July 21, 2010 5:37:07 PM

Thank you a lot for all the help, I didn't think my CPU would bottleneck such cheap cards.

Let's say I did want Metro 2033 of high end resolution and decent frame rate. What would I have to upgrade my CPU to? Also what cards would you recommend with an upgraded CPU? Does my MOBO start to bottle neck my graphics soon after my CPU does?

That PSU looks nice Tamz, thx. OMG Tamz that Avatar is the same one I use for most of my forums... just didn't have time to pop that stuff up last night. :)  Rock on Pink Floyd!
July 22, 2010 2:36:49 AM

It's true that the 4850 is cheap, but in terms of performance it's only 1 tier below 5770 (based on Tom's GPU chart). You shouldn't confuse price with quality, since 4850 is a high value GPU which means that it has a high performance at a low price. But that's only if you can find it though.

Your CPU is exactly like mine (check out my rig), that's why I know it like the back of my hand. I bought the Athlon II X2 240 for 3 reasons:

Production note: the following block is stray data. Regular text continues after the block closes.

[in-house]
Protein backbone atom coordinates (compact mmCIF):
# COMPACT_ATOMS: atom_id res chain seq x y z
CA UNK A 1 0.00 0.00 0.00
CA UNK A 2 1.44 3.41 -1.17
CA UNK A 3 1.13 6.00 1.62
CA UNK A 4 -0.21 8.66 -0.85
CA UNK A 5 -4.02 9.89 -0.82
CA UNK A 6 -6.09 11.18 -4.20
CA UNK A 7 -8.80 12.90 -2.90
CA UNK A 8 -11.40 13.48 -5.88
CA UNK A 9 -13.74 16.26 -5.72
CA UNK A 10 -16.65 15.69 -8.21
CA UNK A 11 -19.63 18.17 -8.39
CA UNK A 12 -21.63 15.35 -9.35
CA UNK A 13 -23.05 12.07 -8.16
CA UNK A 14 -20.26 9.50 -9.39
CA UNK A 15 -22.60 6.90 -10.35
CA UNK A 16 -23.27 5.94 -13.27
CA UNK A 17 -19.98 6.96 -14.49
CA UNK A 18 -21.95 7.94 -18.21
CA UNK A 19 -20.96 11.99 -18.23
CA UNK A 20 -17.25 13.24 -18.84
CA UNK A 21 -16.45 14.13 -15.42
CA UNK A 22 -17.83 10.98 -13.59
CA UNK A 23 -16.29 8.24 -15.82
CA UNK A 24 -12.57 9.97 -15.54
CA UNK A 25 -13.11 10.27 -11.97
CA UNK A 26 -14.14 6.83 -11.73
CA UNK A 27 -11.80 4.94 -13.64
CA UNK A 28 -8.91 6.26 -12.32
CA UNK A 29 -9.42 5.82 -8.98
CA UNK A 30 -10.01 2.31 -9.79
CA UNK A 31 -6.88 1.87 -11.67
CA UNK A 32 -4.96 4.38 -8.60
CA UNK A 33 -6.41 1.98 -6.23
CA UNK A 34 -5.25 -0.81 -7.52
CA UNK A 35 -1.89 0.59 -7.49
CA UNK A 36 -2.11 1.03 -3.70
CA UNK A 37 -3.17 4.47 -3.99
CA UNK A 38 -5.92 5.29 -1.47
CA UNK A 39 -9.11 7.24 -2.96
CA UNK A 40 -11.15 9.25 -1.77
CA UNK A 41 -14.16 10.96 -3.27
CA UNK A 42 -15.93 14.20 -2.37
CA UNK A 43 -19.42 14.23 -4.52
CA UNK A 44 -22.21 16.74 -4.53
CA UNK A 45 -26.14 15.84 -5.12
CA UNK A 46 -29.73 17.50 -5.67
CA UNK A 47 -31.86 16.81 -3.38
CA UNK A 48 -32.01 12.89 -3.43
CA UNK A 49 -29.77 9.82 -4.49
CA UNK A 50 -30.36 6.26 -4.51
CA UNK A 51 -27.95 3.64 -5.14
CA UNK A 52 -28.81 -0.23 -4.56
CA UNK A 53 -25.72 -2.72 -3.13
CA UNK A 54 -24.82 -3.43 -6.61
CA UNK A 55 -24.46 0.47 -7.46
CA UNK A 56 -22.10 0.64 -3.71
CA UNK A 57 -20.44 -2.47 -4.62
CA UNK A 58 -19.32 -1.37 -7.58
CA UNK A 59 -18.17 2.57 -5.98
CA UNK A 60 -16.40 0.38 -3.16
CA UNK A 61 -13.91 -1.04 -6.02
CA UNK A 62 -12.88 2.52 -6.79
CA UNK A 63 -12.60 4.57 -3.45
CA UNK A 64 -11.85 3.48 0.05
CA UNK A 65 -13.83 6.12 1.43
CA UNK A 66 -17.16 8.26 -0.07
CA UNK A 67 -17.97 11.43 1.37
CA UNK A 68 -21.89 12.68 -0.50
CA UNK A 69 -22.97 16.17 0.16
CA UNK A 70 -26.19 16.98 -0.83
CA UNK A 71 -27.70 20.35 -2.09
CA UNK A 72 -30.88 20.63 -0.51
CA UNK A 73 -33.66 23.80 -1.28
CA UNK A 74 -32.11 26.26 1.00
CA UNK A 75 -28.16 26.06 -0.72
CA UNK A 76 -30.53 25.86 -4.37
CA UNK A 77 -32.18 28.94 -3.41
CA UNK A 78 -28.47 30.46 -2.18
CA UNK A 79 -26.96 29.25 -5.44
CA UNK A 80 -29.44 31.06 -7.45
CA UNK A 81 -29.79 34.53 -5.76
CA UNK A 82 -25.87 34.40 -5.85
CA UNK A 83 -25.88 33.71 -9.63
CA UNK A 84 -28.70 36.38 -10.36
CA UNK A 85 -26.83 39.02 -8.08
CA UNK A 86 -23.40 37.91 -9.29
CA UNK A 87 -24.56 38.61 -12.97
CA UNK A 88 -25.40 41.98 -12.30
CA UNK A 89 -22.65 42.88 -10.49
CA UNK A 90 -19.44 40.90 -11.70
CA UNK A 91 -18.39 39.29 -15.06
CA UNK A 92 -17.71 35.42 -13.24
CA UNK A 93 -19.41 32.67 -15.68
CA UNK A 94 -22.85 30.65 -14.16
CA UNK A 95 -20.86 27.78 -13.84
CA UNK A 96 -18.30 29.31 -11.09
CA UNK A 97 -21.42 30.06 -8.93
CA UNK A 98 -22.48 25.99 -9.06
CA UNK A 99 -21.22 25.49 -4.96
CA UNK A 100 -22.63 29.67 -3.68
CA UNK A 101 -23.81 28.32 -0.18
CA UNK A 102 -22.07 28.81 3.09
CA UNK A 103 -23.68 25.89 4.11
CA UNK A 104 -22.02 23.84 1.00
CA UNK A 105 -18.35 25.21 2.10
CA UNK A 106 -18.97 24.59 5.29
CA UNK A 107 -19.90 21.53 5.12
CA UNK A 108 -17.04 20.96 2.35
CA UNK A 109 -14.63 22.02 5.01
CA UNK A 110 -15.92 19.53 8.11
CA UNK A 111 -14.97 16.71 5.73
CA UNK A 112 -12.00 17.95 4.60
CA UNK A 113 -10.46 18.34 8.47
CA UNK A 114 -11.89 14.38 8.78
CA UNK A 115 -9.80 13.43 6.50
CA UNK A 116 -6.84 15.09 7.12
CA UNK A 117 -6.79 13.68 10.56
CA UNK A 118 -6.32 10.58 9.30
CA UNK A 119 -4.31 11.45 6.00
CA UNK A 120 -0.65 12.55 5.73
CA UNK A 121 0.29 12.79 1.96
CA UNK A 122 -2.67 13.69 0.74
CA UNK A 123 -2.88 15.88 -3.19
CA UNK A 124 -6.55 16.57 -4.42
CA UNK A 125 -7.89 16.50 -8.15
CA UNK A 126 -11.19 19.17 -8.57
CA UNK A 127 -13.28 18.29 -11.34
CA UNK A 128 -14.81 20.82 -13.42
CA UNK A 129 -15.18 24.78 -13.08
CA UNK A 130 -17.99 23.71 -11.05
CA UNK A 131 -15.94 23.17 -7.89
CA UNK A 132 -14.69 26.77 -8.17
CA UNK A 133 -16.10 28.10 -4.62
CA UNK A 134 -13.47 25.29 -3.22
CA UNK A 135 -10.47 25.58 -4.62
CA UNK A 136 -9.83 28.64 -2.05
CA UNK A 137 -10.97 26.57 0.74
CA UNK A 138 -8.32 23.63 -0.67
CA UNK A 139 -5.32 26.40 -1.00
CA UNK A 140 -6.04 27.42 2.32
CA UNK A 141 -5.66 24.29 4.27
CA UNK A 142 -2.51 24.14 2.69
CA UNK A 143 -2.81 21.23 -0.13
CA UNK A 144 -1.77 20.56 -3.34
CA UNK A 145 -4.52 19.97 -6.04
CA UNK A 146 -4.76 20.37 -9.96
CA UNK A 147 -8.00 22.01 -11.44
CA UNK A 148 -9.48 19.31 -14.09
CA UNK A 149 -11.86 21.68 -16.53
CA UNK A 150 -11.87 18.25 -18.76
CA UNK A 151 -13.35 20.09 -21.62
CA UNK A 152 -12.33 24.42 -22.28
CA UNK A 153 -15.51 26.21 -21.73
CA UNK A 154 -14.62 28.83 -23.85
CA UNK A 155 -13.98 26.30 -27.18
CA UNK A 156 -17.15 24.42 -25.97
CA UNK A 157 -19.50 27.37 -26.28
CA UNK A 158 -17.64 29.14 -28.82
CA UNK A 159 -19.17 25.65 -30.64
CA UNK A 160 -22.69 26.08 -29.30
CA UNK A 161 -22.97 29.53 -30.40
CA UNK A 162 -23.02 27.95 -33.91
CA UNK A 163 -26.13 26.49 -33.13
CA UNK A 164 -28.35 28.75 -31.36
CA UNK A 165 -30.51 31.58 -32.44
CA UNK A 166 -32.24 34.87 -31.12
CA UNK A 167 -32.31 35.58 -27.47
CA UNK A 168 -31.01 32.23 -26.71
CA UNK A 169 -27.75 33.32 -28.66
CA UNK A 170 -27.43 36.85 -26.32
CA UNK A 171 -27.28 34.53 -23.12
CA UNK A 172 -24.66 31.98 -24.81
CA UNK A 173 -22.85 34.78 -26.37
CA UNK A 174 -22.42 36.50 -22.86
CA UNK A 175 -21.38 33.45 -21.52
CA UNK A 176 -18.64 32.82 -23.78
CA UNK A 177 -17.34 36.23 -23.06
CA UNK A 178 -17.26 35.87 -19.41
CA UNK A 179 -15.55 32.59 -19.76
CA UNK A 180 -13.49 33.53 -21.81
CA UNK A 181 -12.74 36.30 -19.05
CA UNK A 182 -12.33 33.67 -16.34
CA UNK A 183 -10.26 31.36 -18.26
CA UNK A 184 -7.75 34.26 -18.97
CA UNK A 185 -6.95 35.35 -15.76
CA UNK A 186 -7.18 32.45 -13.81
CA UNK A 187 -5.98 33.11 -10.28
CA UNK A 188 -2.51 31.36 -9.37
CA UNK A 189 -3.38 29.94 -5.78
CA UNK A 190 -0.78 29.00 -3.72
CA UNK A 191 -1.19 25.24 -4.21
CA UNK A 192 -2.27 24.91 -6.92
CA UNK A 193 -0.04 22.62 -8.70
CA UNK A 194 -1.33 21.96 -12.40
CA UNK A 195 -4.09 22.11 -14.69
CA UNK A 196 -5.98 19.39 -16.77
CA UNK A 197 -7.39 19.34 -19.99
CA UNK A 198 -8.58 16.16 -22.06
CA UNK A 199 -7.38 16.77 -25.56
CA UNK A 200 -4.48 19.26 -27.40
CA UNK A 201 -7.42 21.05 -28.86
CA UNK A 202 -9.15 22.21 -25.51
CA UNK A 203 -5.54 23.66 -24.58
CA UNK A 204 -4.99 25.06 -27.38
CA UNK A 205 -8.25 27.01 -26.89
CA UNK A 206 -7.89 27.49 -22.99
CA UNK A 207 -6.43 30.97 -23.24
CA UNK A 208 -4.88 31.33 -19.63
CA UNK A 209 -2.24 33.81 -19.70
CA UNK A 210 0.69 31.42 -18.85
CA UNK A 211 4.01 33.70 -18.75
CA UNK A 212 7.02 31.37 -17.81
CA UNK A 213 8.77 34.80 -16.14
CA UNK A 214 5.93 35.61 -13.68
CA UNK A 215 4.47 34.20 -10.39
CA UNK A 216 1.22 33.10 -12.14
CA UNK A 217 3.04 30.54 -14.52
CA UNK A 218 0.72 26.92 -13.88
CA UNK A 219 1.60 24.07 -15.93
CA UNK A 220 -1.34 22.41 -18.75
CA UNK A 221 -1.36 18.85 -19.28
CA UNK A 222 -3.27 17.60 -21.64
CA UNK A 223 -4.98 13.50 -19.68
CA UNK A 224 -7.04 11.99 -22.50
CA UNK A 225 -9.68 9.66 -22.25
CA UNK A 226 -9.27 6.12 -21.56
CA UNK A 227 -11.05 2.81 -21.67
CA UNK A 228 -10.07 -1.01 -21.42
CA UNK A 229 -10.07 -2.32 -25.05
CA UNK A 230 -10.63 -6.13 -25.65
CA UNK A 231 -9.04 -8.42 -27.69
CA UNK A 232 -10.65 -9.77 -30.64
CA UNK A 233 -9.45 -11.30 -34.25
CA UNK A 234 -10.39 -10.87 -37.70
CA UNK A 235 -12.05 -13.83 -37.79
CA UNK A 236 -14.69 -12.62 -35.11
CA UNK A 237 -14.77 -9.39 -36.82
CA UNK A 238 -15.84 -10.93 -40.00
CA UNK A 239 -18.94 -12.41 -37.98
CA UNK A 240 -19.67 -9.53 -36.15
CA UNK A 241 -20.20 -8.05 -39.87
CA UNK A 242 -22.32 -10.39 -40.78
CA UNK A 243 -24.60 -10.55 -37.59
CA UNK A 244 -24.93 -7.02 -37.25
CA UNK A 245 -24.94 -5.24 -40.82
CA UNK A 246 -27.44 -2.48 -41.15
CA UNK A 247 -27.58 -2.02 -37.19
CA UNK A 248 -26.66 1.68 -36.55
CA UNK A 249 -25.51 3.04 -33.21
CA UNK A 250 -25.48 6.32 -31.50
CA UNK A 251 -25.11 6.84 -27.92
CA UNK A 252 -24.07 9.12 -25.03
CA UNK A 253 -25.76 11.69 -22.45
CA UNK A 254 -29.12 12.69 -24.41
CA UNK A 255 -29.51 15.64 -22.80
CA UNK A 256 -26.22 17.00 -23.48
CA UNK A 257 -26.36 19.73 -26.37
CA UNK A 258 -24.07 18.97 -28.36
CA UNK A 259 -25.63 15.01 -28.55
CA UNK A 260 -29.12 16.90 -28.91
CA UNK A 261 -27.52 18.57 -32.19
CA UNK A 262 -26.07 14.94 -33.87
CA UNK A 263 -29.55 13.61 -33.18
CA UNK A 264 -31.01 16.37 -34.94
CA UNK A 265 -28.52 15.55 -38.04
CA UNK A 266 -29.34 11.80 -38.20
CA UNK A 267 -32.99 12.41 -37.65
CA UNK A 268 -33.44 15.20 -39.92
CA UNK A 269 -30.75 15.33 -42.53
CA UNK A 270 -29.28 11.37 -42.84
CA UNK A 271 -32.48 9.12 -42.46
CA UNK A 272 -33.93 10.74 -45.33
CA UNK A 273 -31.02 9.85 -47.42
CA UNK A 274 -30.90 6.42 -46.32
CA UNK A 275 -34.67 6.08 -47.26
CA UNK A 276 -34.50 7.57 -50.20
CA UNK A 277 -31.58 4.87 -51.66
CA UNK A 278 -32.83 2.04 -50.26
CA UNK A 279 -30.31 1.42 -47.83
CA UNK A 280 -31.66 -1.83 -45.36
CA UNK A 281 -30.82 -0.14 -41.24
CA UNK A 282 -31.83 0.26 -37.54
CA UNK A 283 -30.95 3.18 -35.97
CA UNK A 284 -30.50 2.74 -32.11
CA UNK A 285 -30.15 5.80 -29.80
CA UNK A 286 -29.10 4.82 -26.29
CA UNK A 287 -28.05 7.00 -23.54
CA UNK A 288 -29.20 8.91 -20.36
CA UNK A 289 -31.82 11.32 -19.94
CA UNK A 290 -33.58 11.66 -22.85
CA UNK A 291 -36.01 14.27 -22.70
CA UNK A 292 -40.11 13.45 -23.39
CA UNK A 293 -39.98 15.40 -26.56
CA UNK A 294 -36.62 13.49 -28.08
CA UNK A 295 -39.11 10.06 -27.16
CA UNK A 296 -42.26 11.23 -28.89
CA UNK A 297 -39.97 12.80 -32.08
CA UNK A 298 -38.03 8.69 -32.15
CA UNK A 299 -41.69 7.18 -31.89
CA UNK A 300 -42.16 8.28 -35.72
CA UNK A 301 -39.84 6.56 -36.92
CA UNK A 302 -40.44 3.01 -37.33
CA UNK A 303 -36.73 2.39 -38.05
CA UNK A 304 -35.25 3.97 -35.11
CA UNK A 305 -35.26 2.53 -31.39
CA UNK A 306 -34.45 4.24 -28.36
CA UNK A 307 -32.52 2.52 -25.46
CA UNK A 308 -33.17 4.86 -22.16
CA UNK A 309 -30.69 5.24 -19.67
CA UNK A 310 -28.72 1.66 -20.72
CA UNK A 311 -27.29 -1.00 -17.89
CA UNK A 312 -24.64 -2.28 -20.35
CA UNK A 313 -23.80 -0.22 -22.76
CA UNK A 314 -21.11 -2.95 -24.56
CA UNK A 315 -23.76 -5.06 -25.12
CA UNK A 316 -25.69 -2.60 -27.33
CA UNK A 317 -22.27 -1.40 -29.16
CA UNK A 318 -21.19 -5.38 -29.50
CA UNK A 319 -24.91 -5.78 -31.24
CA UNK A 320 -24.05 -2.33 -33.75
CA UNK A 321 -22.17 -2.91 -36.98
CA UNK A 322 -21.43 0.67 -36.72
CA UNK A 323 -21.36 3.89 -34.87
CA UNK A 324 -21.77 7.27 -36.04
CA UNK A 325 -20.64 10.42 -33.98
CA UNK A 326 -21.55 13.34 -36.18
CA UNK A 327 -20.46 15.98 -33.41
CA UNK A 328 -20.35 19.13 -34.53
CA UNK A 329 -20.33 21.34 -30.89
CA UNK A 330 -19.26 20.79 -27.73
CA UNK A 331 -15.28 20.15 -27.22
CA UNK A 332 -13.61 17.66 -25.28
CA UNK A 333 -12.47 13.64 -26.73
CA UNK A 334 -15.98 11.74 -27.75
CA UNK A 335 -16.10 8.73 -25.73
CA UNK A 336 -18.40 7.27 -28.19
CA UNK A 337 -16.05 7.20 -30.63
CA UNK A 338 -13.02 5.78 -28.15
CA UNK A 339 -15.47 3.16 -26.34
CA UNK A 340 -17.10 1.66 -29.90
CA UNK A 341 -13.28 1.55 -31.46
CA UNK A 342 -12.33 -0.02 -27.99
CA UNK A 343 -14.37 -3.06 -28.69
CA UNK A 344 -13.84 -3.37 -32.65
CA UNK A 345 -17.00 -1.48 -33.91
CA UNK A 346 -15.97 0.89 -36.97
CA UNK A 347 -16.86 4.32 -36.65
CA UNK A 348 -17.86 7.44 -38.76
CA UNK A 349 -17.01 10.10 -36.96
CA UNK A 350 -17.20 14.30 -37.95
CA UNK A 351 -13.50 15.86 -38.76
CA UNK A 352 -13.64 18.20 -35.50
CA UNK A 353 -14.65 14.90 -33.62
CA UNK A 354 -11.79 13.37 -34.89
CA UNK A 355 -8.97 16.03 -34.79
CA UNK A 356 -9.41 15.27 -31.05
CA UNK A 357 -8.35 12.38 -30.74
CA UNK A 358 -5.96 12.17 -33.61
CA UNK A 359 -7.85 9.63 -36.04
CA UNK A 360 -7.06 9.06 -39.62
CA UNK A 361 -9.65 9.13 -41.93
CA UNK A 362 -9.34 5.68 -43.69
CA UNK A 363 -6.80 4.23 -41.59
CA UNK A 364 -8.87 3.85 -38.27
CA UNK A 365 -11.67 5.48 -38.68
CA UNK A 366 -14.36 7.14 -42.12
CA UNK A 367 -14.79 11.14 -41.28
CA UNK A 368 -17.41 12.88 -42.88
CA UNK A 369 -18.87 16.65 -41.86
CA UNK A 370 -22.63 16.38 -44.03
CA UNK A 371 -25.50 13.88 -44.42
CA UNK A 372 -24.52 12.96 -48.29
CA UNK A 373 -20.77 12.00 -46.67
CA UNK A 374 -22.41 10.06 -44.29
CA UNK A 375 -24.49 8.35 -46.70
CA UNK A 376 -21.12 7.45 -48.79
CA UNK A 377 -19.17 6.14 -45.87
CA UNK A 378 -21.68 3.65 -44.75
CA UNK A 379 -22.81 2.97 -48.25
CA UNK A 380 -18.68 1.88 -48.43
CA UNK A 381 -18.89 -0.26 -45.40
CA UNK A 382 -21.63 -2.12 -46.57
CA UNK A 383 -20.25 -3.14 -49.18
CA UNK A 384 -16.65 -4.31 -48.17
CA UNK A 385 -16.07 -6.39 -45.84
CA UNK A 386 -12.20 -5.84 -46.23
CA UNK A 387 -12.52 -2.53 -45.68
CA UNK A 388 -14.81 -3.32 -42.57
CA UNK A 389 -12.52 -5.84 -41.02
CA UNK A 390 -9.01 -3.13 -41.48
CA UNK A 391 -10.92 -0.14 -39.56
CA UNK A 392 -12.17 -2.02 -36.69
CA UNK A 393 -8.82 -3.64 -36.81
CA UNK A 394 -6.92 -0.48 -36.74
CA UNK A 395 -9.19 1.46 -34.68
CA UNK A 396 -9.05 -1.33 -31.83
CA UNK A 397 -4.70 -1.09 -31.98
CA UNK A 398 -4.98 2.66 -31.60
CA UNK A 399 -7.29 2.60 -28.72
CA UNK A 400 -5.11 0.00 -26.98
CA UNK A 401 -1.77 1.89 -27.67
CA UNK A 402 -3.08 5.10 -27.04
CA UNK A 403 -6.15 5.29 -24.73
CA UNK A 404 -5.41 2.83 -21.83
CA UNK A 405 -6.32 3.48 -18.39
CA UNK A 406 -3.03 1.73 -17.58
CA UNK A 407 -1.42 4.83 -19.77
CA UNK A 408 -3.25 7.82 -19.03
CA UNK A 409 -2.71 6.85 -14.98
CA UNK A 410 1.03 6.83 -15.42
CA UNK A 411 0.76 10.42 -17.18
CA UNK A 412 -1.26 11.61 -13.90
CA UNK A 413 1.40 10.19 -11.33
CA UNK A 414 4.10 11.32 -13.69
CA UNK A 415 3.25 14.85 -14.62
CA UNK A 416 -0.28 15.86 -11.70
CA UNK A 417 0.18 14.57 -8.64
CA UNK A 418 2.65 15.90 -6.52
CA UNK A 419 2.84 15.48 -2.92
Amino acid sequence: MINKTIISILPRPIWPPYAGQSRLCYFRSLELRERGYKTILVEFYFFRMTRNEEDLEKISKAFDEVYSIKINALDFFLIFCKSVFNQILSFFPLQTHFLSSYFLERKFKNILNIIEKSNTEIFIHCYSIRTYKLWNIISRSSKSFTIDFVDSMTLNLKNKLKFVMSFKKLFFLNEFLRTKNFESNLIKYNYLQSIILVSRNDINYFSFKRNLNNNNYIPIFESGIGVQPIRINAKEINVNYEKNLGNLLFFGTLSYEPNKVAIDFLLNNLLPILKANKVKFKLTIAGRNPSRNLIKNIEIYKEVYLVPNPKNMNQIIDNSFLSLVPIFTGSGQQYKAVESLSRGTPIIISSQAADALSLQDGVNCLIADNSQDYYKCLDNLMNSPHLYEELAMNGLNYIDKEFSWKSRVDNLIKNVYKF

- It's dual core, no need to explain the deatils
- It has 2MB L2 cache, the 2,7GHz version only has 1MB
- It's way cheaper than the 2,9GHz version, at least in my country

The reason why I'm saying that the CPU will bottleneck high end graphic cards are:

- It's only 2,8GHz, unless overclocked, with this speed your CPU will be choking to death (figure of speech)
- It doesn't have L3 cache, which is important for faster processing (or something like that...lol!)
- It has only 2 cores

While the last reason is relative to the game in question, I strongly believe that latest games are also utilizing core numbers for the processing means. Metro 2033 is a graphical hell for mediocre CPU and GPU, that's why I recommend a CPU upgrade along with the GPU and PSU.

To play the game with max settings and highest resolution, you'll need a monster rig with crossfired (at least) 5770, 4GB of RAMs, quad core high speed CPU and a high power PSU to feed the beasts. Even with this setup there's no guarantee that you will get a stable fps. Like I said before, some (enthusiastic) gamers are complaining about the game graphic madness on their so called gaming rigs. This is considered embarassing for some people.